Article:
Main Content

Integrate C++ Shared Libraries with mwArray

C++ Shared Library Wrapper

When you create a C++ shared library using MATLAB® Compiler SDK™, the compiler generates a wrapper file and a header file. The header file contains all of the entry points for the compiled MATLAB functions.

C++ libmatrix Example

The examples on this page reference the C++ shared library libmatrix. To create this library, complete the example Generate a C++ mwArray API Shared Library and Build a C++ Application.

Ensure both files are in the current folder, then compile the matrix_mwarray.cpp application using mbuild.

mbuild matrix_mwarray.cpp libmatrix.lib


Due to name mangling in C++, you must compile your C++ application with the same version of the third-party compiler that you use to compile your C++ shared library.

Arrays in C++ Applications

In the matrix_mwarray.cpp code, arrays are represented by objects of the class mwArray. Every mwArray class object contains a pointer to a MATLAB array structure. For this reason, the attributes of an mwArray object are a superset of the attributes of a MATLAB array. Every MATLAB array contains information about the size and shape of the array (i.e., the number of rows, columns, and pages) and either one or two arrays of data. The first array stores the real part of the array data and the second array stores the imaginary part. For arrays with no imaginary part, the second array is not present. The data in the array is arranged in column-major, rather than row-major, order.

For information about how MATLAB Compiler SDK uses a proxy layer for the linked libraries, see Understand the mclmcrrt Proxy Layer.

Incorporate C++ Shared Library into Application

There are two main differences to note when using a C++ shared library:

  • Interface functions use the mwArray type to pass arguments, rather than the mxArray type used with C shared libraries.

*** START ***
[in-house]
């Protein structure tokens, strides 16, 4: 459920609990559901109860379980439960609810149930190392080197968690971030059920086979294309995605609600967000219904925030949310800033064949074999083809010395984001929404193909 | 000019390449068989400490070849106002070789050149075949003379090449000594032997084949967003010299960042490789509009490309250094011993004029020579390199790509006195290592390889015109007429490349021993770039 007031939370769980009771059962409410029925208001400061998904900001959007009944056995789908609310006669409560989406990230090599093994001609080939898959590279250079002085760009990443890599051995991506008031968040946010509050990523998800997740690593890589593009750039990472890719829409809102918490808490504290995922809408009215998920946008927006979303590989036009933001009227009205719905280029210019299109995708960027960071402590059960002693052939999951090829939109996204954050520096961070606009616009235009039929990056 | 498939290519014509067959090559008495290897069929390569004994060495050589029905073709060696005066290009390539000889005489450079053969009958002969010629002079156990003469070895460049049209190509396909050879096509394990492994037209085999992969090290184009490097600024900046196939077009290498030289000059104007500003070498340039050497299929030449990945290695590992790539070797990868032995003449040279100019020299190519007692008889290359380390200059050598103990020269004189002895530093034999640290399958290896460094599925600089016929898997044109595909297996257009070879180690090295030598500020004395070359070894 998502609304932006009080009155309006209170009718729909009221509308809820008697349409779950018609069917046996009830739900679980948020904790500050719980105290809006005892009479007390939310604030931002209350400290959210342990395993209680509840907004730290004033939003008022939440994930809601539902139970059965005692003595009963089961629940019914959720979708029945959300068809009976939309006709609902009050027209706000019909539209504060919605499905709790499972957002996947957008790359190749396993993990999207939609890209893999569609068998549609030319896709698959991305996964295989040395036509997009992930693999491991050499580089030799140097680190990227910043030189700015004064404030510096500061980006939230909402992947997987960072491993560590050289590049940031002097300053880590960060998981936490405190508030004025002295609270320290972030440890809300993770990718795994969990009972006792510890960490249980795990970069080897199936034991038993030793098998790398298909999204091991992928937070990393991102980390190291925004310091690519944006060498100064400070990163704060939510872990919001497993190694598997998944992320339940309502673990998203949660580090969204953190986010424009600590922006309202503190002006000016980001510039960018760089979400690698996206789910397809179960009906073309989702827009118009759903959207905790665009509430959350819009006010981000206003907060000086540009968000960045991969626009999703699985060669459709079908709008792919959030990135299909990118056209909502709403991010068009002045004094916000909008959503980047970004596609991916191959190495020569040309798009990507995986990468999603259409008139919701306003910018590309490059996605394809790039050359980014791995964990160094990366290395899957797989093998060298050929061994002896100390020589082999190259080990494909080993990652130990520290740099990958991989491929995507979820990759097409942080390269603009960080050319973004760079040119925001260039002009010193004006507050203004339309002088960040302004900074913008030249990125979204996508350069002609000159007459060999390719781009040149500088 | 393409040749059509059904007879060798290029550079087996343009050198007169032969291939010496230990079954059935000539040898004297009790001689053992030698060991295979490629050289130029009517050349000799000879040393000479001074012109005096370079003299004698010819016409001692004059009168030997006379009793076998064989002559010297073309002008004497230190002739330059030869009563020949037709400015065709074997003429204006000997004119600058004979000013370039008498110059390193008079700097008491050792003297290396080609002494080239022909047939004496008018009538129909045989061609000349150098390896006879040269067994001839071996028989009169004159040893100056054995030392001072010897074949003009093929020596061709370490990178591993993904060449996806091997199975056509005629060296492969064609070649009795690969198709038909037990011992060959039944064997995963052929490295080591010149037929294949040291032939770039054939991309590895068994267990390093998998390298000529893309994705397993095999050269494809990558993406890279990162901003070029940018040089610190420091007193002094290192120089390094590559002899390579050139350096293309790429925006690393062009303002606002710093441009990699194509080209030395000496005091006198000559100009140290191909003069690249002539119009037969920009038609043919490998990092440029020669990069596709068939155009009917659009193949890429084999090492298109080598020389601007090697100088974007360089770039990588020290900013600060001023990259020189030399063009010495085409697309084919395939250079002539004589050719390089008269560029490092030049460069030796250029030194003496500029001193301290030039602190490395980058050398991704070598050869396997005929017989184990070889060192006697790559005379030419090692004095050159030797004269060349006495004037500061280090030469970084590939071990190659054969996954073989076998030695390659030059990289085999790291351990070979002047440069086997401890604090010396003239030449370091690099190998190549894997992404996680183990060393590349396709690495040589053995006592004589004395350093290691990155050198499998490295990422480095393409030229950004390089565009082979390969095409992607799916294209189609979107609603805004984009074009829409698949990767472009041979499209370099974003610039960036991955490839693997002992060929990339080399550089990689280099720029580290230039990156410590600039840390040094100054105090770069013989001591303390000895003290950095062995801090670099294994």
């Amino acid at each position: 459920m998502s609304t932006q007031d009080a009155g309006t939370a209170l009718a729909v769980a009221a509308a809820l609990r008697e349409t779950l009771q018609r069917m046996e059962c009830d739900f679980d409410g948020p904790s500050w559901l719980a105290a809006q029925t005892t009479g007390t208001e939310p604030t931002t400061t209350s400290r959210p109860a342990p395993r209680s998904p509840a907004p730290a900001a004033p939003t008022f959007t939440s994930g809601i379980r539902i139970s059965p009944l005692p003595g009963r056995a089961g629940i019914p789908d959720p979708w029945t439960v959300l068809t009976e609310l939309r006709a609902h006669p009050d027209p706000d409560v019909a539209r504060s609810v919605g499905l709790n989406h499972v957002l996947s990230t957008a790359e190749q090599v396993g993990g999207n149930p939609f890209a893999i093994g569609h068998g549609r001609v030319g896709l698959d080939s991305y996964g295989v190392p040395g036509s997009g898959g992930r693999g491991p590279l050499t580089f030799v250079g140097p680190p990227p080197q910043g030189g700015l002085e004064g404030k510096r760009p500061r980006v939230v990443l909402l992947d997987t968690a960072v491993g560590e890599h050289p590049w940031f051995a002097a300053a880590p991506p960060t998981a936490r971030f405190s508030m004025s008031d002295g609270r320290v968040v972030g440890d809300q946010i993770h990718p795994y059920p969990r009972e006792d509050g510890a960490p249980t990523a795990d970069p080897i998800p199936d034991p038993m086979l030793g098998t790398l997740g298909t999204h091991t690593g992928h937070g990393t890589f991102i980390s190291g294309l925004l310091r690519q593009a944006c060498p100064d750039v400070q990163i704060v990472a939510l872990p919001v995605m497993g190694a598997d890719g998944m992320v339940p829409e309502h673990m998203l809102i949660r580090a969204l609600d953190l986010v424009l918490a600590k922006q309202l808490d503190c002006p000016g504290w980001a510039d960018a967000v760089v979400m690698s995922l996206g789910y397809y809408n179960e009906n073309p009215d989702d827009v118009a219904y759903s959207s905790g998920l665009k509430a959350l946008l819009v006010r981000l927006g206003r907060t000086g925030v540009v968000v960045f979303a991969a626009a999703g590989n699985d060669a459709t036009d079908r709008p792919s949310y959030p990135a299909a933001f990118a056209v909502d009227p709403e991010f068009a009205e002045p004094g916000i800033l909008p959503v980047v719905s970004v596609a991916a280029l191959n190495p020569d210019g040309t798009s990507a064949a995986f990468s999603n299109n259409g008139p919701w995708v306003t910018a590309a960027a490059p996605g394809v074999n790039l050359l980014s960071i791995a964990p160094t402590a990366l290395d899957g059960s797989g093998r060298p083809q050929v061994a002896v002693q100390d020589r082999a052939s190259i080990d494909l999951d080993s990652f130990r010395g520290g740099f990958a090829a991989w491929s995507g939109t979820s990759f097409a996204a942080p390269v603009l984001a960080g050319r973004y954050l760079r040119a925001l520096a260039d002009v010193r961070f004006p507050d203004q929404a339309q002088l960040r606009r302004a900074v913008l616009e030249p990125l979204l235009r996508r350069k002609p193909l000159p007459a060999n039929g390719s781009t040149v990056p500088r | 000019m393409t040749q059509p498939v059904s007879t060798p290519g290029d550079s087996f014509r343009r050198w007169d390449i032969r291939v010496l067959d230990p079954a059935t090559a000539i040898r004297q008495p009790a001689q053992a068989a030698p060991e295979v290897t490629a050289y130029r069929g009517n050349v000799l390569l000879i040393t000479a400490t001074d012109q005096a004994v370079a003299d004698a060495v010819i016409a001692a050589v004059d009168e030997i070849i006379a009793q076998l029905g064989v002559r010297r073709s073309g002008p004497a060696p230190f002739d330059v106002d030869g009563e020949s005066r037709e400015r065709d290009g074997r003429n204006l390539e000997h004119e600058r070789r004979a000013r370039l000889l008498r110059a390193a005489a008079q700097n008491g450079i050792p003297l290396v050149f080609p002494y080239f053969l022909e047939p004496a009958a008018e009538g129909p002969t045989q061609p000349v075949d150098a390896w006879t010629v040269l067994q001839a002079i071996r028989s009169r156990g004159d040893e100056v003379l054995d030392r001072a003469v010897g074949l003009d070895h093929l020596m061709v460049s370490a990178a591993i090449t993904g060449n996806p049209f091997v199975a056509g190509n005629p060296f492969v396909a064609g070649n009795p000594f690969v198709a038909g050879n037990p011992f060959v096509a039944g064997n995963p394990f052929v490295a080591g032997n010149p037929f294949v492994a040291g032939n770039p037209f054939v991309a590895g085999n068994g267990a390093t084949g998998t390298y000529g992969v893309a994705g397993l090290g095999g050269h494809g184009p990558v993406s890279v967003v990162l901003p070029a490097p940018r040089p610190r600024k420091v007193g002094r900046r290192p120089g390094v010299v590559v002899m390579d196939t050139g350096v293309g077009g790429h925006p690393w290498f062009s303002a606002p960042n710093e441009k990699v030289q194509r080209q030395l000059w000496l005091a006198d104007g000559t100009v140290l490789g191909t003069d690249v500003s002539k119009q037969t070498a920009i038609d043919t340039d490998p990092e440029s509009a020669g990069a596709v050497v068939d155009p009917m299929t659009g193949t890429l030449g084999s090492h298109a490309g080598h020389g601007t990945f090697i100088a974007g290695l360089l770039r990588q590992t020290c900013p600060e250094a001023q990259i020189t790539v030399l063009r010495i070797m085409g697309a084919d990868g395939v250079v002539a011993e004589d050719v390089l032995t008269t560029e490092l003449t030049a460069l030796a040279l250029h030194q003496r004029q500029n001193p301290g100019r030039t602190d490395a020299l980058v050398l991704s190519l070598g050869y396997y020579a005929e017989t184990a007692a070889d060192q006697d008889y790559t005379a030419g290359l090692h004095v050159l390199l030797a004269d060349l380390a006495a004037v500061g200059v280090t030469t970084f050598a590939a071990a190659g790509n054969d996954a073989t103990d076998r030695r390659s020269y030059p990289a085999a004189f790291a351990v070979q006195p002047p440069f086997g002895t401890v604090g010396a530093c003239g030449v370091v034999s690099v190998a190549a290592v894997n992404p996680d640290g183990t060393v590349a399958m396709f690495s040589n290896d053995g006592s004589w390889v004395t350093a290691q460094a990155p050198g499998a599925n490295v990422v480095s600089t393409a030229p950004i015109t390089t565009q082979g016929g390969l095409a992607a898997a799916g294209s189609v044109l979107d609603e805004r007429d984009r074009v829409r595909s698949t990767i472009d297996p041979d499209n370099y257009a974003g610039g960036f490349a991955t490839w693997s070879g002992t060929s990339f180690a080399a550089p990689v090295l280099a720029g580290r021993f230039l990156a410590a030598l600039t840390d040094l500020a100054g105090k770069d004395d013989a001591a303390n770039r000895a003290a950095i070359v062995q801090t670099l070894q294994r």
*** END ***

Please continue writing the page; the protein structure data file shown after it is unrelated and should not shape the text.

• C++ exceptions are used to report errors to the caller. Therefore, all calls must be wrapped in a try-catch block.

Exported Function Signature

The C++ shared library target generates two sets of interfaces for each MATLAB function. For more information, see Functions Generated from MATLAB Files. The generic signature of the exported C++ functions is as follows:

MATLAB Functions with No Return Values

bool MW_CALL_CONV <function-name>(<const_mwArray_references>); 

MATLAB Functions with at Least One Return Value

bool MW_CALL_CONV <function-name>(int <number_of_return_values>,
     <mwArray_references>, <const_mwArray_references>);

In this case, const_mwArray_references represents a comma-separated list of references of type const mwArray& and mwArray_references represents a comma-separated list of references of type mwArray&. For example, in the libmatrix library, the C++ interface to the addmatrix MATLAB function is generated as:

void addmatrix(int nargout, mwArray& a, const mwArray& a1,  
               const mwArray& a2);

where a is an output parameter and a1 and a2 are input parameters.

Input arguments passed to the MATLAB function via varargin must be passed via a single mwArray that is a cell array. Each element in the cell array must constitute an input argument. Output arguments retrieved from the MATLAB function via varargout must be retrieved via a single mwArray that is a cell array. Each element in the cell array will constitute an output argument. The number of elements in the cell array will be equal to number_of_return_values - the number of named output parameters. Also note that,

  • If the MATLAB function takes a varargin argument, the C++ function must be passed an mwArray corresponding to that varargin, even if the mwArray is empty.

  • If the MATLAB function takes a varargout argument, the C++ function must be passed an mwArray corresponding to that varargin, even if number_of_return_values is set to the number of named output arguments, which means meaning that varargout will be empty.

  • The varargout argument needs to follow any named output arguments and precede any input arguments.

  • The varargin argument needs to be the last argument.

Error Handling

C++ interface functions handle errors during execution by throwing a C++ exception. Use the mwException class for this purpose. Your application can catch mwExceptions and query the what() method to get the error message. To correctly handle errors when calling the C++ interface functions, wrap each call inside a try-catch block.

		(call function)
catch (const mwException& e)
		(handle error)

The matrix_mwarray.cpp application illustrates the typical way to handle errors when calling the C++ interface functions.

Working with C++ Shared Libraries and Sparse Arrays

The MATLAB Compiler SDK C/C++ API includes static factory methods for working with sparse arrays.

For a complete list of the methods, see C++ Utility Classes.

Related Topics